2. An unregistered document may be used for proving a collateral transaction, but even this is impermissible, If the document is not stamped or is insufficiently stamped in terms of Section 35 of the Stamp Act.
  3. Section 2(h) of Indian #Contract Act, 1872 provides that an agreement which is enforceable in law is a contract, whereas Section 3(g) provides that agreement not enforceable in law is void.
  4. This means that if a party was to enforce the document in a court of law, or before a public authority, it would not only be inadmissible in evidence, but also civil courts and public authorities are tabooed from giving effect to an unstamped instrument. Section 33 of the Indian Stamp Act is not optional, and the authority has to impound the unstamped/ insufficiently stamped document.
  5. Therefore the Agreement would not be enforceable till it is ‘validated’ in the manner provided in the Stamp Act, that is after payment of penalty & stamp duty and till then it does not exist in law. (Section 2(j) of the Contract Act).
  6. Section 11(6A) is not to be understood for the mere existence of an #arbitration agreement literally. Where the arbitration agreement clearly required to be stamped but was unstamped, then it cannot be said to be a case where the arbitration agreement “exists” because this would be no existence in law.
  7. Regarding an arbitration agreement being formed through correspondence as contemplated in terms of Section 7(3)(b) of A&C Act, the Stamp Act also contemplates for such an eventuality. In such a case as per Section 35(v) of the Stamp Act, if two or more letters form an agreement, then if one of them is signed, then such a contract is said to be “executed”. Since any document executed is exigible to stamp duty (Section 3 of the Stamp Act), then even such an agreement also needs to be stamped
  8. It also cannot be accepted that a party may have filed a certified copy of the Arbitration Agreement in terms of A&C Act and not the original, and so Section 33 of the Stamp Act may not apply to this as it would not be an “instrument”. This is because, in terms of sc. 74, 76 and 63 of the Indian Evidence Act, “Certified Copies” can be issued only in respect of public documents. Public documents are only those documents which are registered in terms of Registration Act, 1908 and registration can only take place for instruments which are duly stamped (otherwise even the registration authority needs to impound it). The conclusion being that a certified copy of a document, could only be that which discloses the fact of payment of stamp duty.
  9. Ideally it is for the Court to impound the document if no stamp duty is paid. The examination certainly has to be carried out by Court. However, if some stamp duty is paid and the sufficiency becomes an issue of dispute where such an objection appears to be wholly without foundation, then such a dispute can be left open to the #Arbitrator to exercise power of impounding, if necessary.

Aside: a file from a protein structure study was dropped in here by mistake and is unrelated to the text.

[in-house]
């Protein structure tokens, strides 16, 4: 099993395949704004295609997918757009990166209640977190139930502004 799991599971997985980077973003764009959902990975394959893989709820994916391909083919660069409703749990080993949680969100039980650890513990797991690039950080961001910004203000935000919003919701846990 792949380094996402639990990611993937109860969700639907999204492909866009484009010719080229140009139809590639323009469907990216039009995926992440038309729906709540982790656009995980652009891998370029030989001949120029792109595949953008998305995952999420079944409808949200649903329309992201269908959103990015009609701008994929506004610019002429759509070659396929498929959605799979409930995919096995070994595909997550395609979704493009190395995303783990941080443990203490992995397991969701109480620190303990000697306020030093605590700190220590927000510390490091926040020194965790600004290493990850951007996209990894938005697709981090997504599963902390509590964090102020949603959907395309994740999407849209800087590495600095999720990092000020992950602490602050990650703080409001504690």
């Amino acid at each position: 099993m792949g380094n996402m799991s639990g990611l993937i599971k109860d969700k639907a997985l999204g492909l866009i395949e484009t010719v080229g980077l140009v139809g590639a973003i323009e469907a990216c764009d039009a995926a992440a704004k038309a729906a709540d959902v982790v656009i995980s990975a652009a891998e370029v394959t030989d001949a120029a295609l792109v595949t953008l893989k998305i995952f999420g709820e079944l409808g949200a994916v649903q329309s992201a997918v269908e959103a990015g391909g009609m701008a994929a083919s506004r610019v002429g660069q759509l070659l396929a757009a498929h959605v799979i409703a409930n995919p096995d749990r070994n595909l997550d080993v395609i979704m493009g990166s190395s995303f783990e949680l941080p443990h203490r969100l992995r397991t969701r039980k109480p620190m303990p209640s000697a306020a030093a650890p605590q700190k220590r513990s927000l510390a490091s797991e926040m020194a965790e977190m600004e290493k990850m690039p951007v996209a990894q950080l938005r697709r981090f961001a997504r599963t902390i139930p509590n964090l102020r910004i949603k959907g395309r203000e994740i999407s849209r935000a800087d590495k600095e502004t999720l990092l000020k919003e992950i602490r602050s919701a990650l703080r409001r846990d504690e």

10. As regards the #Arbitration Agreement being a separate agreement, the Court observed that the reason for treating it as such is to create a mechanism so that the rescission of the main agreement does not result in the death of the Arbitration Clause. However, using this principle to say that the arbitration agreement would be separate where the main agreement is unstamped would encourage parties to contravene the mandate of the stamp act, and therefore it would be to no avail.

Conclusions were as follows:

I. An Arbitration Clause not stamped, or an Arbitration Clause contained in an Agreement which is not stamped, cannot be said to be a contract, which is enforceable in law as per the Indian Contract Act Sections 2(h) and 2(g). Such an unstamped instrument does not exist in law.

II. The Court is permitted under Section 11, to act on an original or certified copy of the agreement. However, both must clearly indicate stamp duty paid on it. If not paid, then Court cannot act on such a certified copy.

III.If original is produced before Court, Court must impound it under Section 33 of the Stamp Act. After duty and penalty is paid culminating in the certificate under Section 42 of the stamp Act, then Court is free to process the application as per law.

IV. An arbitration agreement contained in an unstamped instrument is non-existent in law until it is validated under the Stamp Act.

HELD: The 3 judge bench had wrongly overruled SMS Tea Estates.

Approved: SMS Tea Estates Private Limited v. Chandmari Tea Company Private Limited (2011) 14 SCC 66, Garware Wall Ropes Limited v. Coastal Marine Constructions & Engineering Limited (2019) 9 SCC 209 as to the affect of an unstamped contract containing an Arbitration Agreement & the steps to be taken by the Court were correct. Similarly Vidya Drolia and Others v. Durga Trading Corporation (2021) 2 SCC 1. as regards this issue was also approved.